Bottom of the Food Chain
The games industry produces a never-ending stream of games chock-full of the manliest, muscle-bound macho beefcake, the toughest space marines packing a Star Destroyer’s worth of firepower, and armor-clad knights of the realm, ready to lay down life and limb in defense of chaste princesses. We like games full of action and explosions, so it’s a necessary evil.
But then there are those moments when the above formula just goes completely off the rails, whether intentionally or through some misguided train-wreck of a design decision, and we suddenly find ourselves faced with the weirdest, whiniest, and dorkiest bunch of characters this side of the final Harry Potter movie’s midnight showing. That’s not to say we don’t love them; whether serving as all-important comic relief in otherwise blasted landscapes or being the most memorable feature in what could have been an otherwise bland game, the loveable losers of gaming are as important as any characters. For this reason, today we honor the freaks and geeks of gaming. Enjoy!
* * * *
FBI Agent Francis York Morgan/Deadly Premonition
Despite the fact that Deadly Premonition actually has a bit of charm to its open-world survival horror gameplay, the main character Francis York Morgan is a total conundrum of douchey goodness right from the very beginning. Whether speaking with the non-existent character Zach (how Morgan breaks the fourth wall and addresses the player in creepy one-sided conversation) in plain earshot of the town’s locals, delivering inane banter during driving sequences to discuss the pros and cons of his favorite ’80s films, or just divining that day’s weather forecast in his morning coffee (all true!), you’d be hard-pressed to find another character as quirky and dorky as Francis Morgan.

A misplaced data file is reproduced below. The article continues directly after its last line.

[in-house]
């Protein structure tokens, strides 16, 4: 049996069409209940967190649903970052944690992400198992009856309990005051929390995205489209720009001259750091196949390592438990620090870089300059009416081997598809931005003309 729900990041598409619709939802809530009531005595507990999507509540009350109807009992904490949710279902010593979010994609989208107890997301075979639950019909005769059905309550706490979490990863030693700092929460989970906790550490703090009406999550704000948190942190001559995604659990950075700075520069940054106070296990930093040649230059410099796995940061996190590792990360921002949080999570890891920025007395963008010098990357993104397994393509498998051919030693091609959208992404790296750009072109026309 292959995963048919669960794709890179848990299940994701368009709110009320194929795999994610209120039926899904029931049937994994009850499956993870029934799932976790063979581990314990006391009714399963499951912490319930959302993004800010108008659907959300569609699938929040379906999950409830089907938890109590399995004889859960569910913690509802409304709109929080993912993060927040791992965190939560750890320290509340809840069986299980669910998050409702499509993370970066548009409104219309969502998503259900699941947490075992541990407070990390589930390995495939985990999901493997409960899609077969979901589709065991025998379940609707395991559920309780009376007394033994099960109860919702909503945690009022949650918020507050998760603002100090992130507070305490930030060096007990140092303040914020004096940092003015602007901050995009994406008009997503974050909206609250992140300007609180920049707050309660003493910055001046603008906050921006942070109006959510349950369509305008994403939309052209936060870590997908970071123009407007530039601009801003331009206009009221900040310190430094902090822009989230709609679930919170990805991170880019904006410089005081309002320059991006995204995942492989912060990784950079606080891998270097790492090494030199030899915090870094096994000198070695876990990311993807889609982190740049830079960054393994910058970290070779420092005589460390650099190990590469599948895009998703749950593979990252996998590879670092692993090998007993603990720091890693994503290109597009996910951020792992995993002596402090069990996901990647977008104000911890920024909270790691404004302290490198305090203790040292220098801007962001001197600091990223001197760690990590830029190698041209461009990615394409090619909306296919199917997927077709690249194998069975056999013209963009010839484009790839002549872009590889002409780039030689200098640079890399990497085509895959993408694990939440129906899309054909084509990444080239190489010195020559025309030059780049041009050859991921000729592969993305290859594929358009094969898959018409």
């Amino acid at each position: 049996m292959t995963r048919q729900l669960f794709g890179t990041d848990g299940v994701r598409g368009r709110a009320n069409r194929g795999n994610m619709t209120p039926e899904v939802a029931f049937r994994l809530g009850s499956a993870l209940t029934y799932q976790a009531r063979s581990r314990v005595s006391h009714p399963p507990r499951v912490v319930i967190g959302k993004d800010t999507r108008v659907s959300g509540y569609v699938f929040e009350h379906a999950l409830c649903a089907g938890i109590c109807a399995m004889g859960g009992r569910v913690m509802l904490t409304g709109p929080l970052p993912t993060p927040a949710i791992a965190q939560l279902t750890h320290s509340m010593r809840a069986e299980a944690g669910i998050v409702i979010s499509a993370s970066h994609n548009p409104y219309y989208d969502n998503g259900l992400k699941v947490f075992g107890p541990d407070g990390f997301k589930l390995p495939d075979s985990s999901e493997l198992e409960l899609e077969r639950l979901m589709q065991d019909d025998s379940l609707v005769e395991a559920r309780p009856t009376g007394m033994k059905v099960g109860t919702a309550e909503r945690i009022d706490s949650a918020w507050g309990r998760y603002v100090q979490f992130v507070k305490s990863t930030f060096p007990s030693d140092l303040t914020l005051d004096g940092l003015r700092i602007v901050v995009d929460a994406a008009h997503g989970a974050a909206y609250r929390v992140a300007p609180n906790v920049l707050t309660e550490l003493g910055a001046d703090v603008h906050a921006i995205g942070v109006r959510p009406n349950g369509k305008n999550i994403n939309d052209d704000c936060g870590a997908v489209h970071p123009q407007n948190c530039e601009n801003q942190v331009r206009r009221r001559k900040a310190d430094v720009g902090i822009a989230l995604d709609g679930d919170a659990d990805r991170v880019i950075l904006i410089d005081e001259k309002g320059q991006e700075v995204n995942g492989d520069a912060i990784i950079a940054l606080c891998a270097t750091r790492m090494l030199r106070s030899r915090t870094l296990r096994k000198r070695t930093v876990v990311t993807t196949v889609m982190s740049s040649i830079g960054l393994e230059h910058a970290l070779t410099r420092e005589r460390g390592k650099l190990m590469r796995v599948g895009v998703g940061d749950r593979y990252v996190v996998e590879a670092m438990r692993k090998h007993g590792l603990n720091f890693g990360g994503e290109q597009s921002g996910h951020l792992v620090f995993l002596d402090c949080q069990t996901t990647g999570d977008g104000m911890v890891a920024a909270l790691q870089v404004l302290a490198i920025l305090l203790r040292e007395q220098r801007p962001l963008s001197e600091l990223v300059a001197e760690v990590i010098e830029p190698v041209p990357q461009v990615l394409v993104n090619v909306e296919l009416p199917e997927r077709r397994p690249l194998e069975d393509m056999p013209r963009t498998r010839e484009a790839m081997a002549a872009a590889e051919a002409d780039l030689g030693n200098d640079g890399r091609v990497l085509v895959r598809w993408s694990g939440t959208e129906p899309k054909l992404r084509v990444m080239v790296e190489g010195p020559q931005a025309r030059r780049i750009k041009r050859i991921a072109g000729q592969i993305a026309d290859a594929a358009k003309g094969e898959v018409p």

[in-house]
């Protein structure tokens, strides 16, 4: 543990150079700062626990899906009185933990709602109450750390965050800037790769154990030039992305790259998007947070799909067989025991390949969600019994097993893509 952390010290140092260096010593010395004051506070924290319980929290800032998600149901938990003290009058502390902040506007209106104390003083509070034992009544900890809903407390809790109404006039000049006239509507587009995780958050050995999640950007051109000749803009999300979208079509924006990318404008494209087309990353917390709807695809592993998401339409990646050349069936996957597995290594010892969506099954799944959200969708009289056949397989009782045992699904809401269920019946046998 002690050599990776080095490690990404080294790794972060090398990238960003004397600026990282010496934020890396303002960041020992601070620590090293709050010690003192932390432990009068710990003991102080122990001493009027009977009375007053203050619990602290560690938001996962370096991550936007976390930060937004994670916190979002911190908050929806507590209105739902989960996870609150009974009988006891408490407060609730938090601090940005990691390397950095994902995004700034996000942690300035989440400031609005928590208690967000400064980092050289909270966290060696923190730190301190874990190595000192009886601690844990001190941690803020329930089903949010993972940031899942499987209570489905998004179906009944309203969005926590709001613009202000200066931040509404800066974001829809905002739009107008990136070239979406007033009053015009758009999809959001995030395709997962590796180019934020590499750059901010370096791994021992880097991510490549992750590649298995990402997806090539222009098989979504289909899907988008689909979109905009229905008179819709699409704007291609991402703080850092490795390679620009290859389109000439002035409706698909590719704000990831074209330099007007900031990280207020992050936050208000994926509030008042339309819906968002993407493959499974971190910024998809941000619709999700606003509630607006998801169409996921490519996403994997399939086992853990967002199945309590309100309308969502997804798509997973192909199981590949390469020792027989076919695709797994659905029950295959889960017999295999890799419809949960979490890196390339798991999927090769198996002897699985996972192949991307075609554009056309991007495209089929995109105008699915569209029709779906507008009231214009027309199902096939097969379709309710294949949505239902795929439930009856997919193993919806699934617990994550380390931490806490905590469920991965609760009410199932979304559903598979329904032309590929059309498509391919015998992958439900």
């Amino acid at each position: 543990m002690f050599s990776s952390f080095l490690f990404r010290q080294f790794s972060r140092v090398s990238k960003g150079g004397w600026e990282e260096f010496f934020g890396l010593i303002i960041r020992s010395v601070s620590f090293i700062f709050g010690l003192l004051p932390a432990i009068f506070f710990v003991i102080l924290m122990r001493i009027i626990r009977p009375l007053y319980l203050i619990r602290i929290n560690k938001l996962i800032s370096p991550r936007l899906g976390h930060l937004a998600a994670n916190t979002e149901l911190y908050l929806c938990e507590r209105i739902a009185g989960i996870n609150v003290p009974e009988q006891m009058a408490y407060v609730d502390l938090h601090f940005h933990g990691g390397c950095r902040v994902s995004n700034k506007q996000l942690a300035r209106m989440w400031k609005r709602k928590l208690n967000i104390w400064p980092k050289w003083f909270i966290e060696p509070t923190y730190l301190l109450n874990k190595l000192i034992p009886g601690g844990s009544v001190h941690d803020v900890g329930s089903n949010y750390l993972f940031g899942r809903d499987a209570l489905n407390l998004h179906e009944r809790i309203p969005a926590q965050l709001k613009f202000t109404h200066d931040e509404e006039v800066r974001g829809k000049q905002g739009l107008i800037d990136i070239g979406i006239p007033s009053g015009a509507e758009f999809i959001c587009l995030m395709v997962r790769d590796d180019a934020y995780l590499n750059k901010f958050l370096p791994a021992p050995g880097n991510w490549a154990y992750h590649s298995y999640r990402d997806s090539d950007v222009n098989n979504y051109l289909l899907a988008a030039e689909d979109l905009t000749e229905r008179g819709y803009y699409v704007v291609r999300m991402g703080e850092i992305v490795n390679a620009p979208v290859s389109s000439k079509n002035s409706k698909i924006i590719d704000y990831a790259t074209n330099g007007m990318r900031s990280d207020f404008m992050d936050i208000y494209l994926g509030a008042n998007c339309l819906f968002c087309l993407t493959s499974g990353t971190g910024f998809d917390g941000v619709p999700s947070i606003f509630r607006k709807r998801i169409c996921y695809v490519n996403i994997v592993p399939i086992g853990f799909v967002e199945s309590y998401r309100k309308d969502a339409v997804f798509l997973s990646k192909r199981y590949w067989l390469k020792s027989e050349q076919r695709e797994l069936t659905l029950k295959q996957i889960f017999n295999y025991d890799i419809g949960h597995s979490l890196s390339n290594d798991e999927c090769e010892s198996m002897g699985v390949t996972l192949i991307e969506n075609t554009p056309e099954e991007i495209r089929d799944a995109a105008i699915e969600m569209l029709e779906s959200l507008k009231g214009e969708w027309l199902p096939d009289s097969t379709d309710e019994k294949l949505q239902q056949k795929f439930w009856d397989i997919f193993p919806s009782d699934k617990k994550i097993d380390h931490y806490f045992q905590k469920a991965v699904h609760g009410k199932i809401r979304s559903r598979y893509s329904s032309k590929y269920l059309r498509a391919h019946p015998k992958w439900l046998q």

Voldo/Soul Calibur series
This character just straight up creeps us out. It’s not that he’s scary, but it’s the way he moves and never talks. Also, he crawls and wears knives on his hands. Voldo is awkward to the point that it makes other people feel awkward just fighting him. Huge advantage in online play. At least he’s a strong character!
Franky the Pitchfork/Conker’s Bad Fur Day
Franky the Pitchfork is an unusual ally, mainly because a) he’s a bit of a loser, and b) he’s a talking pitchfork. Upon first meeting Franky, he and his “chums” (a foul-mouthed talking paint-pot and a brain-dead paintbrush) are squabbling over who should kick Conker’s ass. Franky, after much abuse from the paint duo, decides to do it himself and fails miserably. Fed up of being so rubbish, and after a little coercion, Franky decides to hang himself in the barn. Of course, what he doesn’t realise until he’s up there is that pitchforks don’t have necks or 0esophagi.
Yup, this really is what actually happens.
Alistair/Dragon Age: Origins
He’s young, handsome, and will probably grow up to be the monarch one day. And yet, he has literally no idea what he’s doing, and is completely useless without either Duncan or yourself. Fortunately, he does do some major developing throughout the game, but in the opening hours, there is nobody whose misfortune we were laughing at more than dear old Alistair. He’s clumsy, slow-witted and not the most useful companion. But that’s what makes him so darn loveable.
Baird/Gears of War series
Savvy mechanic Baird straddles a fine line between dork and douchebag. Made of 99% sarcasm and trace elements of good humour, he’s the subtler, wittier comic relief to Delta’s loud, dim-witted Cole Train. Blunter than the butt of a Gnasher shotgun to the bridge of a nose, Baird’s snarky barbs hide, we think, an endearing social awkwardness, his true companionship found in fixing and tinkering with machines. (Yeah, yeah, group hug.)
Joachim/Shadow Hearts 2
This vampire dresses as a pro wrestler and goes off on long faux-philosophical rambles about items he finds lying around, before picking them up to use as a weapon. Even the other characters are left shaking their heads and wondering just what is wrong with him.